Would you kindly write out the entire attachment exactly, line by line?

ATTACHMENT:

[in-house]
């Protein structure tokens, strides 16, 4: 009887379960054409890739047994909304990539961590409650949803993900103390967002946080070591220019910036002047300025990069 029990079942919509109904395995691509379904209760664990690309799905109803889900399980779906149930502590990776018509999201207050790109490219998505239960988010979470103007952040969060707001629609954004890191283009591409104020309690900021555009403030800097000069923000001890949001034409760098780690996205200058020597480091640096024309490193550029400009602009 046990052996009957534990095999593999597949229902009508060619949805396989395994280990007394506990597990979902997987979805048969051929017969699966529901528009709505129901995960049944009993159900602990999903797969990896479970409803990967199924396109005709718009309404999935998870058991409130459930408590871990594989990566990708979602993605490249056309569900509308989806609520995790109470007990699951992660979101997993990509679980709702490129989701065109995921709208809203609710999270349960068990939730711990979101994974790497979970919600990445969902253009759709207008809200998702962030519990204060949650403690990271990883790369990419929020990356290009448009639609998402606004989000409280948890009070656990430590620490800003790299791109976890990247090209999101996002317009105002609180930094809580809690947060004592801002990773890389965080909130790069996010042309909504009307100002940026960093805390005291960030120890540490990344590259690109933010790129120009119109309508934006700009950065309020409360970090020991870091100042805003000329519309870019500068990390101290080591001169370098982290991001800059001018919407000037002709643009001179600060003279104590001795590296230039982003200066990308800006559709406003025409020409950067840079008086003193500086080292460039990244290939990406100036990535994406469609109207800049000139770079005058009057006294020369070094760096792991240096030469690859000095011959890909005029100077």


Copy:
[in-house]
């Protein structure tokens, strides 16, 4: 009887379960054409890739047994909304990539961590409650949803993900103390967002946080070591220019910036002047300025990069 029990079942919509109904395995691509379904209760664990690309799905109803889900399980779906149930502590990776018509999201207050790109490219998505239960988010979470103007952040969060707001629609954004890191283009591409104020309690900021555009403030800097000069923000001890949001034409760098780690996205200058020597480091640096024309490193550029400009602009 046990052996009957534990095999593999597949229902009508060619949805396989395994280990007394506990597990979902997987979805048969051929017969699966529901528009709505129901995960049944009993159900602990999903797969990896479970409803990967199924396109005709718009309404999935998870058991409130459930408590871990594989990566990708979602993605490249056309569900509308989806609520995790109470007990699951992660979101997993990509679980709702490129989701065109995921709208809203609710999270349960068990939730711990979101994974790497979970919600990445969902253009759709207008809200998702962030519990204060949650403690990271990883790369990419929020990356290009448009639609998402606004989000409280948890009070656990430590620490800003790299791109976890990247090209999101996002317009105002609180930094809580809690947060004592801002990773890389965080909130790069996010042309909504009307100002940026960093805390005291960030120890540490990344590259690109933010790129120009119109309508934006700009950065309020409360970090020991870091100042805003000329519309870019500068990390101290080591001169370098982290991001800059001018919407000037002709643009001179600060003279104590001795590296230039982003200066990308800006559709406003025409020409950067840079008086003193500086080292460039990244290939990406100036990535994406469609109207800049000139770079005058009057006294020369070094760096792991240096030469690859000095011959890909005029100077």